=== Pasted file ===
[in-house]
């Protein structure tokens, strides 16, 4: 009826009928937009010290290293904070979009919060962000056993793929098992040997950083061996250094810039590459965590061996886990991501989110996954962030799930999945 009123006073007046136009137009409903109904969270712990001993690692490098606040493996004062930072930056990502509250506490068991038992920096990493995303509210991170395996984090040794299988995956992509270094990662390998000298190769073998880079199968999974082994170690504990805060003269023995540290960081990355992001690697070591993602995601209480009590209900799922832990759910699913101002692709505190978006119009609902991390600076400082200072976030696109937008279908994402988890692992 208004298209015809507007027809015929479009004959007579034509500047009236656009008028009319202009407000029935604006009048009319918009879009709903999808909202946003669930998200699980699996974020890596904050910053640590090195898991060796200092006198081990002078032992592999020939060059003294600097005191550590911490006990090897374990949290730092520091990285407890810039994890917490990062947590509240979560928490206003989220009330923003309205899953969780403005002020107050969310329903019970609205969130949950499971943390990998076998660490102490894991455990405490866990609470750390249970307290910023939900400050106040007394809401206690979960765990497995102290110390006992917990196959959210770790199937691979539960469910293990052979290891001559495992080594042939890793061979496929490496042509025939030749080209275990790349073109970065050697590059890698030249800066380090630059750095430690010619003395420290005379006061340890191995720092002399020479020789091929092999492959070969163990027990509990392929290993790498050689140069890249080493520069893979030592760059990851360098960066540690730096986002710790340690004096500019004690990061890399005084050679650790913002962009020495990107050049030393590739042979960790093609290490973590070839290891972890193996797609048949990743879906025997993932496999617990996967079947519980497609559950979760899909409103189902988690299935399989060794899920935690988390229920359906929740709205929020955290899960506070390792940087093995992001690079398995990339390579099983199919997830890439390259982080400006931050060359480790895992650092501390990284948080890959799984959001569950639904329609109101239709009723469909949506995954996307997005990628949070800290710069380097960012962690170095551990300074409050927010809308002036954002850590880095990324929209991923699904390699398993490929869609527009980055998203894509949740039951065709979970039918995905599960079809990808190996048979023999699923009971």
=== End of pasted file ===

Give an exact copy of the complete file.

[in-house]
């Protein structure tokens, strides 16, 4: 009826009928937009010290290293904070979009919060962000056993793929098992040997950083061996250094810039590459965590061996886990991501989110996954962030799930999945 009123006073007046136009137009409903109904969270712990001993690692490098606040493996004062930072930056990502509250506490068991038992920096990493995303509210991170395996984090040794299988995956992509270094990662390998000298190769073998880079199968999974082994170690504990805060003269023995540290960081990355992001690697070591993602995601209480009590209900799922832990759910699913101002692709505190978006119009609902991390600076400082200072976030696109937008279908994402988890692992 208004298209015809507007027809015929479009004959007579034509500047009236656009008028009319202009407000029935604006009048009319918009879009709903999808909202946003669930998200699980699996974020890596904050910053640590090195898991060796200092006198081990002078032992592999020939060059003294600097005191550590911490006990090897374990949290730092520091990285407890810039994890917490990062947590509240979560928490206003989220009330923003309205899953969780403005002020107050969310329903019970609205969130949950499971943390990998076998660490102490894991455990405490866990609470750390249970307290910023939900400050106040007394809401206690979960765990497995102290110390006992917990196959959210770790199937691979539960469910293990052979290891001559495992080594042939890793061979496929490496042509025939030749080209275990790349073109970065050697590059890698030249800066380090630059750095430690010619003395420290005379006061340890191995720092002399020479020789091929092999492959070969163990027990509990392929290993790498050689140069890249080493520069893979030592760059990851360098960066540690730096986002710790340690004096500019004690990061890399005084050679650790913002962009020495990107050049030393590739042979960790093609290490973590070839290891972890193996797609048949990743879906025997993932496999617990996967079947519980497609559950979760899909409103189902988690299935399989060794899920935690988390229920359906929740709205929020955290899960506070390792940087093995992001690079398995990339390579099983199919997830890439390259982080400006931050060359480790895992650092501390990284948080890959799984959001569950639904329609109101239709009723469909949506995954996307997005990628949070800290710069380097960012962690170095551990300074409050927010809308002036954002850590880095990324929209991923699904390699398993490929869609527009980055998203894509949740039951065709979970039918995905599960079809990808190996048979023999699923009971």